The Relaxed Online Maximum Margin Algorithm
 Machine Learning
, 2000
"... We describe a new incremental algorithm for training linear threshold functions: the Relaxed Online Maximum Margin Algorithm, or ROMMA. ROMMA can be viewed as an approximation to the algorithm that repeatedly chooses the hyperplane that classifies previously seen examples correctly with the maximum ..."
Abstract

Cited by 73 (1 self)
 Add to MetaCart
We describe a new incremental algorithm for training linear threshold functions: the Relaxed Online Maximum Margin Algorithm, or ROMMA. ROMMA can be viewed as an approximation to the algorithm that repeatedly chooses the hyperplane that classifies previously seen examples correctly with the maximum margin. It is known that such a maximummargin hypothesis can be computed by minimizing the length of the weight vector subject to a number of linear constraints. ROMMA works by maintaining a relatively simple relaxation of these constraints that can be eciently updated. We prove a mistake bound for ROMMA that is the same as that proved for the perceptron algorithm. Our analysis implies that the more computationally intensive maximummargin algorithm also satis es this mistake bound; this is the rst worstcase performance guarantee for this algorithm. We describe some experiments using ROMMA and a variant that updates its hypothesis more aggressively as batch algorithms to recognize handwr...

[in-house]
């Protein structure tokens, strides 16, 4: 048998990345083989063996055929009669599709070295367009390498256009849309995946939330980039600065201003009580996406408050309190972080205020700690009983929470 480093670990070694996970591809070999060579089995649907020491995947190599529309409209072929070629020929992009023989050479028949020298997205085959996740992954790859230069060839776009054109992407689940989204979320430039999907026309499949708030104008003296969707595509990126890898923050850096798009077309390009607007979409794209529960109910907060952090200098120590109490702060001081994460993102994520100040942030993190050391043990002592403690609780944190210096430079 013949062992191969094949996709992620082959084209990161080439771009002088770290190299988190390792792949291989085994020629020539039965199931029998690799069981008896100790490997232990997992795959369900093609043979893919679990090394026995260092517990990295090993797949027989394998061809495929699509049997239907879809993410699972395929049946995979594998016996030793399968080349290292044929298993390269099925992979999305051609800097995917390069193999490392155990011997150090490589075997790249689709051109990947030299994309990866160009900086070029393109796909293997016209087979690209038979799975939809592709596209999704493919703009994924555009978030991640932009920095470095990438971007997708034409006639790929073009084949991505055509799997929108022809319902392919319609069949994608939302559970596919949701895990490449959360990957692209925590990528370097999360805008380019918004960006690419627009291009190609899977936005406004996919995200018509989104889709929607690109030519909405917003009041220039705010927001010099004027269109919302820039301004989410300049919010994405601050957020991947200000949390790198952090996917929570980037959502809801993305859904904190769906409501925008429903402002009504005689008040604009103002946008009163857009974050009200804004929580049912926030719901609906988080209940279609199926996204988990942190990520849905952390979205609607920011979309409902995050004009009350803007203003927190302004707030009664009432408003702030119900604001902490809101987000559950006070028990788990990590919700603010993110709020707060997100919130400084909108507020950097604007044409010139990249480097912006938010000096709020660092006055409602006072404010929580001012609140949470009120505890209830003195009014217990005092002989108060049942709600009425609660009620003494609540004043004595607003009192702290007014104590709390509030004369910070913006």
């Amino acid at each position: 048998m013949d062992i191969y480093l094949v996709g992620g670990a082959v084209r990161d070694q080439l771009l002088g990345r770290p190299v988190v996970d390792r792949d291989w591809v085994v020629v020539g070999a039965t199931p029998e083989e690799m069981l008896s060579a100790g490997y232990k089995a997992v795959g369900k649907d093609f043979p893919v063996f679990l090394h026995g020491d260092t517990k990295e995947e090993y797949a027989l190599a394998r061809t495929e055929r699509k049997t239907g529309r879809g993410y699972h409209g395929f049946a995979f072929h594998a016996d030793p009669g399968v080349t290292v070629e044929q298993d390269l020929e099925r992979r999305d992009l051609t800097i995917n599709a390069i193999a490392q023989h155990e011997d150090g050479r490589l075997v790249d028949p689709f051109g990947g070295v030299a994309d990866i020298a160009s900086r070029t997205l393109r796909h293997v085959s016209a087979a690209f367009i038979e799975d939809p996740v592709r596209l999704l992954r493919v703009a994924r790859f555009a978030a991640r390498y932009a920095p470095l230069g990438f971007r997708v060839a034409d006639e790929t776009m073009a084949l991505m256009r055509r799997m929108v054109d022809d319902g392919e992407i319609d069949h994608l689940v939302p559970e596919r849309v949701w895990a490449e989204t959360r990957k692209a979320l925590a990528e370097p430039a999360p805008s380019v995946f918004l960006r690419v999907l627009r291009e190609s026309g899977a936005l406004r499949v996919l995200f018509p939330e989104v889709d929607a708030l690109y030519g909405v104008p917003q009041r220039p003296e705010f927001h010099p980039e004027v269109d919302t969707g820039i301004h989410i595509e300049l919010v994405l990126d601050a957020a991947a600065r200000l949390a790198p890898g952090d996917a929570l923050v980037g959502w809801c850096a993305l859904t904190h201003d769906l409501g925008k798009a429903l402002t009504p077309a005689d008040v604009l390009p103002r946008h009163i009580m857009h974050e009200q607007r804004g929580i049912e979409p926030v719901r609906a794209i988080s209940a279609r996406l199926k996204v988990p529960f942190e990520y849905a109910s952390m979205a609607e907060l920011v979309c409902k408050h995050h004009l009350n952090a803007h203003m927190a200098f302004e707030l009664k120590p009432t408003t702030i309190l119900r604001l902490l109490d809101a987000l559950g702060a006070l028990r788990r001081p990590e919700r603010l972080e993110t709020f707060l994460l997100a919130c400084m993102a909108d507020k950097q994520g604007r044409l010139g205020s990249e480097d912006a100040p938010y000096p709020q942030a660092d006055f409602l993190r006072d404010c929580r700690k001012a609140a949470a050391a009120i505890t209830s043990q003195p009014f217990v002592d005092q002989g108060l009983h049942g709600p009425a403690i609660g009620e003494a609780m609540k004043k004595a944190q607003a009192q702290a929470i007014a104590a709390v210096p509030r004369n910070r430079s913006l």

Classifying Gprotein coupled receptors with support vector machines
 Bioinformatics
, 2001
"... Motivation: The enormous amount of protein sequence data uncovered by genome research has increased the demand for computer software that can automate the recognition of new proteins. We discuss the relative merits of various automated methods for recognizing Gprotein coupled receptors (GPCRs), a ..."
Abstract

Cited by 69 (3 self)
 Add to MetaCart
Motivation: The enormous amount of protein sequence data uncovered by genome research has increased the demand for computer software that can automate the recognition of new proteins. We discuss the relative merits of various automated methods for recognizing Gprotein coupled receptors (GPCRs), a superfamily of cell membrane proteins. GPCRs are found in a wide range of organisms and are central to a cellular signalling network that regulates many basic physiological processes. They are the focus of a signicant amount of current pharmaceutical research because they play a key role in many diseases. However, their tertiary structures remain largely unsolved. The methods described in this paper use only primary sequence information to make their predictions. We compare a simple nearest neighbor approach (BLAST), methods based on multiple alignments generated by a statistical prole hidden Markov model, and methods, including support vector machines, that transform protein sequences into xedlength feature vectors. Results: The last is the most computationally expensive method, but our experiments show that, for those interested in annotationquality classication, the results are worth the eort. In twofold crossvalidation experiments testing recognition of GPCR subfamilies that bind a specic ligand (such as a histamine molecule), the errors per sequence at the minimum error point (MEP) were 13.7% for multiclass SVMs, 17.1% for our SVMtree method of hierarchical multiclass SVM classication, 25.5% for BLAST, 30% for prole HMMs, and 49% for classication based on nearest neighbor feature vector (kernNN). The percentage of true positives recognized before the rst false positive was 65% for both SVM methods, 13% for BLAST, 5% for prole HMMs and 4% ...